I found Senator Elizabeth Warren’s new memoir, A FIGHTING CHANCE, so truthful it hurt. It hurt to be told the truth: The system is rigged for those who are wealthy and well-connected, a truth that doesn’t surprise, that isn’t exactly new, but is told in an eye-opening, refreshing, and at points, damn inspiring way.
The Senator from Massachusetts tells a few stories of her life growing up scraping the bottom of the middle class barrel in Oklahoma before moving on to college with a scholarship and law school. She shares how she was drawn into bankruptcy law and eventually to Washington D.C. and the worse banking and housing crisis since the Great Depression. She talks in plain-speak about politics and being a newcomer to D.C. and having the idea to form the Consumer Financial Protection Bureau, and her great disappoint at not being appointed its first director because she was “too radioactive.”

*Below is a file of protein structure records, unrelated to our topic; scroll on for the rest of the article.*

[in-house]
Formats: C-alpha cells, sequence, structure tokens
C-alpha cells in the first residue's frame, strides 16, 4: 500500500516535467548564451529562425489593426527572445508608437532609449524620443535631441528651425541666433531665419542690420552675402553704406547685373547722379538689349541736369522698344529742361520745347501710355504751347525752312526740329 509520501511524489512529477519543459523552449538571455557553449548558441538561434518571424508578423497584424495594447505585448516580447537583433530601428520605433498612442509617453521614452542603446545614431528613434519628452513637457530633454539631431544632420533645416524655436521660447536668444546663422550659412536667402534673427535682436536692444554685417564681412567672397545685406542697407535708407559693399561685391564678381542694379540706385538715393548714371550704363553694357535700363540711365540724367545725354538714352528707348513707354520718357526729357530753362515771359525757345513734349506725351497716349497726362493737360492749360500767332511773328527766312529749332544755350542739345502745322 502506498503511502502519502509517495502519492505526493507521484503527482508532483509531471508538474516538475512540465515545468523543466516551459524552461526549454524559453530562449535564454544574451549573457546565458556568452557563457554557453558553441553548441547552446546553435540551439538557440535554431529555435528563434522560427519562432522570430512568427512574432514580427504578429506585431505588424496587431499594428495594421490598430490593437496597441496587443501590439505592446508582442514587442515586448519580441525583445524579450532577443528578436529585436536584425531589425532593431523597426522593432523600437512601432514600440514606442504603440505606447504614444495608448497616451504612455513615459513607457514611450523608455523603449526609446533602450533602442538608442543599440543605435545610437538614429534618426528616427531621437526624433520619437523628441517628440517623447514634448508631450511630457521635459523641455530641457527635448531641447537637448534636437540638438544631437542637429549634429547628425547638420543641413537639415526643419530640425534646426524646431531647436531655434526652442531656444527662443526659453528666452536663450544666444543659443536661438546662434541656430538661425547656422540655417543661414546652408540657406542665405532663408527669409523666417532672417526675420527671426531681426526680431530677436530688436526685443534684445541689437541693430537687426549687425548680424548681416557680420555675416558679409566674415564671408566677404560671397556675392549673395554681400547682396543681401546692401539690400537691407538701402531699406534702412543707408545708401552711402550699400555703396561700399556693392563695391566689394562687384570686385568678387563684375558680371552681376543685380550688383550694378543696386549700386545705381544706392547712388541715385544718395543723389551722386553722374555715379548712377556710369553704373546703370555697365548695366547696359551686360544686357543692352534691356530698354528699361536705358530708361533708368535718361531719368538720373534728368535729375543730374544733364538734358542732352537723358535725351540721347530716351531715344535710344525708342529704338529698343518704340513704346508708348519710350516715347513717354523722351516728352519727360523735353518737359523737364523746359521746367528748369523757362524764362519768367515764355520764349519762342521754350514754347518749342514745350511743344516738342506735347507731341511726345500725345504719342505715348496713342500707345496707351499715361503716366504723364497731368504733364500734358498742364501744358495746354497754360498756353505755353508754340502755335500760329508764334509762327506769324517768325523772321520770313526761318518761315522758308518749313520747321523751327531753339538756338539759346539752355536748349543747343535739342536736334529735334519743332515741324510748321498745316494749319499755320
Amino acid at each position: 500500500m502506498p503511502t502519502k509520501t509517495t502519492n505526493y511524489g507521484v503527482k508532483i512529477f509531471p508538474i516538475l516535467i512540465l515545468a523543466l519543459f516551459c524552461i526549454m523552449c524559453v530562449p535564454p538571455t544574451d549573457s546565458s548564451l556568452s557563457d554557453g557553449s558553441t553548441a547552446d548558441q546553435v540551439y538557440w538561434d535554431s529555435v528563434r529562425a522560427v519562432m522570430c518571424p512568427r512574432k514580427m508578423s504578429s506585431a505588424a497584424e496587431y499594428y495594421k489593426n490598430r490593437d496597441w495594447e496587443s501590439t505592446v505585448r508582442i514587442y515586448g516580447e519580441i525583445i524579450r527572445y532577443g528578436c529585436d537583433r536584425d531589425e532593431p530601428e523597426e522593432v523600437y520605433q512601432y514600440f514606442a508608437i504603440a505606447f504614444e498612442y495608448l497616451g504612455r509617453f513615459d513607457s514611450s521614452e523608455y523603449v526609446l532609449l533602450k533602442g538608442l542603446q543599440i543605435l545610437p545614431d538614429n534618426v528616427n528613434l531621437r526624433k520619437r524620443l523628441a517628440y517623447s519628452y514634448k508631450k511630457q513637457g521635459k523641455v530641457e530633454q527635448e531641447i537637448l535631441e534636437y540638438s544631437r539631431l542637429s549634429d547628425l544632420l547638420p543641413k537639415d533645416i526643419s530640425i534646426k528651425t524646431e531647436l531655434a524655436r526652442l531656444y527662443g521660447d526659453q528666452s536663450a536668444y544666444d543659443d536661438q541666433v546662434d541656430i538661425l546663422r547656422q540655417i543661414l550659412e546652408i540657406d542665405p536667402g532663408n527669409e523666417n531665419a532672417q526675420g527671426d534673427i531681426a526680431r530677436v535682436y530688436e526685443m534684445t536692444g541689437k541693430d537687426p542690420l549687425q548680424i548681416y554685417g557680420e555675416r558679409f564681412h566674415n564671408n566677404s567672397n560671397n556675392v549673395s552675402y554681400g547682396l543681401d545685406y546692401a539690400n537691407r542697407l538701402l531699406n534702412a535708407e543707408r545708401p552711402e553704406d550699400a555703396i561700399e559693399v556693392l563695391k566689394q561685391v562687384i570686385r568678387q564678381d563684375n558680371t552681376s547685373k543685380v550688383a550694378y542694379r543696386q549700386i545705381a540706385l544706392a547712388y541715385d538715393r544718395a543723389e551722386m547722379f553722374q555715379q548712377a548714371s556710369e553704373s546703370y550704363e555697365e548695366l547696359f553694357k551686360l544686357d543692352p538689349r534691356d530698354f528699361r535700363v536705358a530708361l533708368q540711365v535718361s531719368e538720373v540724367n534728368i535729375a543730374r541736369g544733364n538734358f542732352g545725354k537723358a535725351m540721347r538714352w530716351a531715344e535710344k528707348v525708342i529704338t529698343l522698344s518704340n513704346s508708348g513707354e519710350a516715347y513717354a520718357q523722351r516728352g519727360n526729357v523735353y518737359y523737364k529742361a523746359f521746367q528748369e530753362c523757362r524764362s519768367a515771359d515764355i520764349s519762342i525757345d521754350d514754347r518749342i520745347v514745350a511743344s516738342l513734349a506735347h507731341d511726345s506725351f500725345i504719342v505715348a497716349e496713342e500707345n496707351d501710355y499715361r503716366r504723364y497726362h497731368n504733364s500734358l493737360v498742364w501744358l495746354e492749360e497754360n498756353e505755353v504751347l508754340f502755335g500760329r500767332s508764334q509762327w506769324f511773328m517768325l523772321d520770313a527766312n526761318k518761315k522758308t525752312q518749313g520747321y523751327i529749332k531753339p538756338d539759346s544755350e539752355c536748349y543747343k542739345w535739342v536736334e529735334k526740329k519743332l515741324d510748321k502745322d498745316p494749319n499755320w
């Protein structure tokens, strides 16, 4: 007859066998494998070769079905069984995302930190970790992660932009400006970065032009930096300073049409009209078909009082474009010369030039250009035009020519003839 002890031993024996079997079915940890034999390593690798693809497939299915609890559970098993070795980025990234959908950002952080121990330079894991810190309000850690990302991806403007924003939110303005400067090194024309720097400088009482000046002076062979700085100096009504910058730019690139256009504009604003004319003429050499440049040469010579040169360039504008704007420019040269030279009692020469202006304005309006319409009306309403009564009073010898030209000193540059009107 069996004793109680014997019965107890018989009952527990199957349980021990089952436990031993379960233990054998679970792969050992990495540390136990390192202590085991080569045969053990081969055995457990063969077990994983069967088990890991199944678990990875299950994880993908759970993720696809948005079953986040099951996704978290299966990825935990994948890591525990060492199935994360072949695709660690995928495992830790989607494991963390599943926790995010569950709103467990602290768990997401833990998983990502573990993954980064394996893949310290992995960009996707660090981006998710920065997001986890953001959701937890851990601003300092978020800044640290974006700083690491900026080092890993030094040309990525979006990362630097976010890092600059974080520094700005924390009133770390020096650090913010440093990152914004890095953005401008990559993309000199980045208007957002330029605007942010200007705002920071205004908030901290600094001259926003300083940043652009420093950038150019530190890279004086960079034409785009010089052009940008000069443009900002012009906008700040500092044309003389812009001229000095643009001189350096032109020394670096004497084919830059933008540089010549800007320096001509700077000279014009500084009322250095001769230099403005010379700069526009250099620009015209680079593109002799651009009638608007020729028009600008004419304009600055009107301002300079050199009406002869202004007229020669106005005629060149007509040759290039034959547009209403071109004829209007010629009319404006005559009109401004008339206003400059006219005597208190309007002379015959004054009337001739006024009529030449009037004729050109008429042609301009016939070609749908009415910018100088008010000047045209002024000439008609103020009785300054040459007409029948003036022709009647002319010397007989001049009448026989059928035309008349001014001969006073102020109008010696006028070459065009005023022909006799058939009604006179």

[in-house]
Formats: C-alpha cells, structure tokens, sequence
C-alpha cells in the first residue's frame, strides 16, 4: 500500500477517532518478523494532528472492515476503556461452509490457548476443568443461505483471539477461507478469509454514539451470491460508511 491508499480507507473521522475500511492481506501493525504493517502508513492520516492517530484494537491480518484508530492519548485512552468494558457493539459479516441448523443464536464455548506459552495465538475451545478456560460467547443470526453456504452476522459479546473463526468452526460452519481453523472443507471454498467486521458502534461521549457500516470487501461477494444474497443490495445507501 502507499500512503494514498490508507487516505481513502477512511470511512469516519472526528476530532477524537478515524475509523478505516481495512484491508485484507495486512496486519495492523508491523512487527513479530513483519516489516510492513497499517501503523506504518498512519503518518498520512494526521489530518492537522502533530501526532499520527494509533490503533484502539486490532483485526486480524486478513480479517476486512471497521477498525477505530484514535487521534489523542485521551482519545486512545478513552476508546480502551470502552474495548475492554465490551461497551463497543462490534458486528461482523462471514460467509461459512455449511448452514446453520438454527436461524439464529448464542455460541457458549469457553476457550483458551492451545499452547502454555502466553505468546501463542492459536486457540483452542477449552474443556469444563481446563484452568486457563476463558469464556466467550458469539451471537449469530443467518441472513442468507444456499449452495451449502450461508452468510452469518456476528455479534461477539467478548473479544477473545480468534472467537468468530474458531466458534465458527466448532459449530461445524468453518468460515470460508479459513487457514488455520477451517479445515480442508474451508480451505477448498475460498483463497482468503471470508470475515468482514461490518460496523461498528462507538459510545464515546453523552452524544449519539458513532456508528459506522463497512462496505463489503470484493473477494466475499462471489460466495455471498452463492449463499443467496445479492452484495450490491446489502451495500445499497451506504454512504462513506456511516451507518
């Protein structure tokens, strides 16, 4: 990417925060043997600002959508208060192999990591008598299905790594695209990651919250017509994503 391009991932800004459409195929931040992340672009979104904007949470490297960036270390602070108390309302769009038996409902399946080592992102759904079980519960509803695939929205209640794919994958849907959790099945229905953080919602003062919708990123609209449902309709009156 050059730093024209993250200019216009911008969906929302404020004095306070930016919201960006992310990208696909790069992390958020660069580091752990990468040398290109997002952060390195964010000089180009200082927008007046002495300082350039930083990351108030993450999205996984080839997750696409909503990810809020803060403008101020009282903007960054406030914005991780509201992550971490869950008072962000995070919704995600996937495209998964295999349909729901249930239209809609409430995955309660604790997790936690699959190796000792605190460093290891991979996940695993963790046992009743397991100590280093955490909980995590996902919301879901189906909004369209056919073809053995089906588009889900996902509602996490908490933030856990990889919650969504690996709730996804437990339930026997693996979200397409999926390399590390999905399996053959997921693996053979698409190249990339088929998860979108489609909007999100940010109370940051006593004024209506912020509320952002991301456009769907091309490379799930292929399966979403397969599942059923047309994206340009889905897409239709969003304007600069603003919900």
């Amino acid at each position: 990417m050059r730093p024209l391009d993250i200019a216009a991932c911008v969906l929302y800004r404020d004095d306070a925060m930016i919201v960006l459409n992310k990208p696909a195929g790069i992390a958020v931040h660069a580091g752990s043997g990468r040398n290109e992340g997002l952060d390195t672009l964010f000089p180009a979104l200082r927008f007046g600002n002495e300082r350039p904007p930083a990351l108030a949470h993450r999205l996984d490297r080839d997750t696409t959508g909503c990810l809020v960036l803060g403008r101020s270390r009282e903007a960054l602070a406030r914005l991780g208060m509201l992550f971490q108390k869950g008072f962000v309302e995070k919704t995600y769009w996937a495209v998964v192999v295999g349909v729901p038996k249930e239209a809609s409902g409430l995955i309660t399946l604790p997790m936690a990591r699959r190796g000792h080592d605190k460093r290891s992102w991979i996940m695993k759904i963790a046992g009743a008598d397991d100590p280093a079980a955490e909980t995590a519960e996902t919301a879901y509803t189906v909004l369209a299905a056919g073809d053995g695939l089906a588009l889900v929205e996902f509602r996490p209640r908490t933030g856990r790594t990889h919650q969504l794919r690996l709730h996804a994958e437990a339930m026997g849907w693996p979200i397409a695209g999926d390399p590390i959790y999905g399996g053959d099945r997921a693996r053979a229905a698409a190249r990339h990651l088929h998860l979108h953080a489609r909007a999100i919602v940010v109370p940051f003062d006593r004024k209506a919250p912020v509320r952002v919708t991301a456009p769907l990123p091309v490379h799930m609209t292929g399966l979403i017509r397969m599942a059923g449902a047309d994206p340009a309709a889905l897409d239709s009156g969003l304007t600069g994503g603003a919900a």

She describes being a wife, a mother, a grandmother, and about meeting Americans across the country and asking the question: Who is the American government working for?
Ultimately, she answers, “People feel like the system is rigged against them. And here’s the painful part: They’re right. The system is rigged. Look around. Oil companies guzzle down billions in subsidies. Billionaires pay lower tax rates than their secretaries. Wall Street CEOS—the same ones who wrecked our economy and destroyed millions of jobs –still strut around Congress, no shame, demanding favors, and acting like we should thank them.” She wants to celebrate success. But she, like so many of us, doesn’t want the game to be rigged.
I had the great opportunity to see the Senator speak in D.C. and I wanted to shout out at the end, “Run, Elizabeth, Run,” and by that I mean for President. She would have my vote.